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Did WinSCP just fry my Onion?

  • @Costas-Costas said in Did WinSCP just fry my Onion?:

    Each to their own but I didn't mention MediaTek, the reference was Onion.

    Onion is just making Mediatek slightly more accessible in some ways than it would otherwise be. There are several other modules for the same chip on the market, some of which provide what Onion has so far failed to. You have a range of choices (and Mediatek themselves have competition in Atheros), so the general solution is valid even beyond its particular embodiment.

    But with a pi, you're stuck with the actual literal pi boards - unless you have many millions and want to enter into lengthy negotiations, you literally have no access to the technology apart from those boards, and so are stuck with their unworkable choices.

    What I'm pushing for is mainstream and Onion seem to be doing a pretty good job of ensuring that will never happen.

    You seem to be overlooking that the pi had it's own notorious issues with schedule slip not to mention power supply issues.

    But pushing for mainstream in the manner of the pi would be a serious mistake, if it means something that similarly lacks utility, and if it continues to mean that resources get devoted into chasing too many over-promises rather than solving core problems.

    Do one thing and do it well - let the community worry about the variety.

    One would think, with a Linux based router chip that would be reliably boot up and talk on a network. That's an entirely achievable goal, but it hasn't been being treated as a priority.

  • SSH access has disappeared now via WinSCP and PUTTY.
    Onion have stated there are some "issues" with the new firmware.


  • Well, here's something that Onion could productively learn from the Raspberry Pi:


    Raspbian is the Foundation’s official supported operating system.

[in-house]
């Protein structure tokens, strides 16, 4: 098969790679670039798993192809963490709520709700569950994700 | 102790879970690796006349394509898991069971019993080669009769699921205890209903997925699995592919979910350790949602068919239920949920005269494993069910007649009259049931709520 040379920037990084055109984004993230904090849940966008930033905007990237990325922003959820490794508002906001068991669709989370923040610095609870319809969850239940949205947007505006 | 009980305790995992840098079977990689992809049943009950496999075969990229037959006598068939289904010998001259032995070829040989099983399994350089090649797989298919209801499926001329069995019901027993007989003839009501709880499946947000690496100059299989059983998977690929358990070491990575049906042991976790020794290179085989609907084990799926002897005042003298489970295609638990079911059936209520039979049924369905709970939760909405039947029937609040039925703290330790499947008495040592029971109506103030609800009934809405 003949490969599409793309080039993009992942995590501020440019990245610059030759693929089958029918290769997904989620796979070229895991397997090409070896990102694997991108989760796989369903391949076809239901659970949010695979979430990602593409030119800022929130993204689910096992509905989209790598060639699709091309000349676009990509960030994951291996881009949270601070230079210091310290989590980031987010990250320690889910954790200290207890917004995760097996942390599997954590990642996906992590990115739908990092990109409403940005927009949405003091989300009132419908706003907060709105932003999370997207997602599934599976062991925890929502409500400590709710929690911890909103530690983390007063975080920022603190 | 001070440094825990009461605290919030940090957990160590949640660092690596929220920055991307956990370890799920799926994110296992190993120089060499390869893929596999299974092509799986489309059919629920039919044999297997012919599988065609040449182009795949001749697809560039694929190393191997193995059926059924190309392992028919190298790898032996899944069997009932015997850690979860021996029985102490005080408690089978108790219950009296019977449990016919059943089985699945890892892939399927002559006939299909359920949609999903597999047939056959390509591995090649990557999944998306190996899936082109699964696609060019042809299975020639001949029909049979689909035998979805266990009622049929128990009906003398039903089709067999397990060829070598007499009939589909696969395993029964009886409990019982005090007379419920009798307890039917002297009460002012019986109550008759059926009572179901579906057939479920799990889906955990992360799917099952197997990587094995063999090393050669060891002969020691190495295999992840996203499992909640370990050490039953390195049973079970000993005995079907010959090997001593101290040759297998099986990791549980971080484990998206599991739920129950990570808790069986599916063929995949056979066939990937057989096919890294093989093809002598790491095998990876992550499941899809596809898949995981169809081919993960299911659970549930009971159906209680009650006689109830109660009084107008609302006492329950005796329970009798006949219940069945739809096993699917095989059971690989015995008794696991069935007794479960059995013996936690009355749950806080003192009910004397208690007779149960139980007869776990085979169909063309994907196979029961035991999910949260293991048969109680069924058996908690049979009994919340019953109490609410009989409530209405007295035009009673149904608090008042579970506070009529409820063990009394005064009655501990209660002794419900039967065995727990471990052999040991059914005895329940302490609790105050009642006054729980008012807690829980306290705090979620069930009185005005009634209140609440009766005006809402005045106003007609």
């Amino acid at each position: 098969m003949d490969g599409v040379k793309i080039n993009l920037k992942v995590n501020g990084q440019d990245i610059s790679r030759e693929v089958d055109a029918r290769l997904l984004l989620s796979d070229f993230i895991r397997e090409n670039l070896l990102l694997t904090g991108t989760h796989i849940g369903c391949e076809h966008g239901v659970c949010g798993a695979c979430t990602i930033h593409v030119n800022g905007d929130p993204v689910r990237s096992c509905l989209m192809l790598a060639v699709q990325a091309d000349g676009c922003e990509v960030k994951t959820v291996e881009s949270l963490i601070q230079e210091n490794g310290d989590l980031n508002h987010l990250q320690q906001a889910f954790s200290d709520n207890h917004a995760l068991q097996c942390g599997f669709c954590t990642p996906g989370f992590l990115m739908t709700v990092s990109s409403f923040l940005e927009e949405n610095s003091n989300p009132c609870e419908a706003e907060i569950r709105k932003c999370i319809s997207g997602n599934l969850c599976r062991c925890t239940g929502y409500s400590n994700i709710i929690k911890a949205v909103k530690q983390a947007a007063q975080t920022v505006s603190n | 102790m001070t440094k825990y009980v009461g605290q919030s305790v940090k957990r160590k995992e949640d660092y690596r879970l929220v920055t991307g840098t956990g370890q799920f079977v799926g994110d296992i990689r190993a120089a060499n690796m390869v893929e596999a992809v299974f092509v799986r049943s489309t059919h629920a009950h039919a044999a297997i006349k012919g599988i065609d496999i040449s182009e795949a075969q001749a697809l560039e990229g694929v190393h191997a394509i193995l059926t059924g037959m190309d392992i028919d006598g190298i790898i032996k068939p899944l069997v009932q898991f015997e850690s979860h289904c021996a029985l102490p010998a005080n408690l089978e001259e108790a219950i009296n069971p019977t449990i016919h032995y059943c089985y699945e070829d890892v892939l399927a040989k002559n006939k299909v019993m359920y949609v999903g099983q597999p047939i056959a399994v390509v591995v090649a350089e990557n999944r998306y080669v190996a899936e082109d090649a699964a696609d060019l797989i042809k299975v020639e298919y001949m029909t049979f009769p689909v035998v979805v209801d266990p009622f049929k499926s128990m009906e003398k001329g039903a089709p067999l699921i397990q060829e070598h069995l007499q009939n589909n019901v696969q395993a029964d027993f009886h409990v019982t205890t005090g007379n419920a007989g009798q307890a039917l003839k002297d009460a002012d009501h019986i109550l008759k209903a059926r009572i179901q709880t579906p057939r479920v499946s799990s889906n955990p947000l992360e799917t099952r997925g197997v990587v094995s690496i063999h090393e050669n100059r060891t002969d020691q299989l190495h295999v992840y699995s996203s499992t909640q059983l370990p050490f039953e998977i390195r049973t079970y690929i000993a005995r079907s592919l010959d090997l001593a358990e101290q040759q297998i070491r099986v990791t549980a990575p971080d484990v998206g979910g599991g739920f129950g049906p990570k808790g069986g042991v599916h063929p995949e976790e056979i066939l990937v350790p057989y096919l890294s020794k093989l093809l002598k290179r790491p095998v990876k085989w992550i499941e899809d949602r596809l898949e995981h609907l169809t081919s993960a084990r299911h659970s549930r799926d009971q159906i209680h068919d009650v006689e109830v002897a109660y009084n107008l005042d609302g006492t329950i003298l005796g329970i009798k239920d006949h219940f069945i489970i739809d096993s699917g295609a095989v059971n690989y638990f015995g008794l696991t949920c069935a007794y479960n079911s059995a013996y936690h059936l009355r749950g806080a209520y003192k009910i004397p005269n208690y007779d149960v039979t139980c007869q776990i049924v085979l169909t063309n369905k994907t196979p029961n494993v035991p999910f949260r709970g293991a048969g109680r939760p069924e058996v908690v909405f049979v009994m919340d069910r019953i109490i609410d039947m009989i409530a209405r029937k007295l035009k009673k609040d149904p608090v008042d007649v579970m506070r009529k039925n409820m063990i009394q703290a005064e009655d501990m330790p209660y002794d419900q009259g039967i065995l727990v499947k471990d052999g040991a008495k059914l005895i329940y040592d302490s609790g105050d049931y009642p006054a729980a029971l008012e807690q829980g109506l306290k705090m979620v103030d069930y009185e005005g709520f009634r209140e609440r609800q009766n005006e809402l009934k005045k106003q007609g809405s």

Note: Raspbian is not affiliated with the Raspberry Pi Foundation. Raspbian was created by a small, dedicated team of developers that are fans of the Raspberry Pi hardware, the educational goals of the Raspberry Pi Foundation and, of course, the Debian Project.

    Fairly early on, the pi foundation abdicated the task of being the primary provider of the software stack to the community, and that has worked so well that as the above indicates, the official stack isn't even one they author.

    In contrast, despite starting with a quite similar mix of mostly GPL components with a few proprietary bits, due to incomplete source releases Onion is still parked in the critical path of trying to be their customer's only system software solution.

    As many threads here amply demonstrate, getting that right for the envisioned diversity of use cases (or even at this point even just consistency for boot up and talk on the net goals) is an overwhelming job for a small company; even after empowering the community to solve the software blockers, hardware and supply chain concerns could probably keep all hands busy.

  • @Chris-Stratton said in Did WinSCP just fry my Onion?:

    Really? How many actual soundly engineered products are built around a pi? There have been a few attempts, but it's not very suitable for real use, which becomes obvious when you seriously try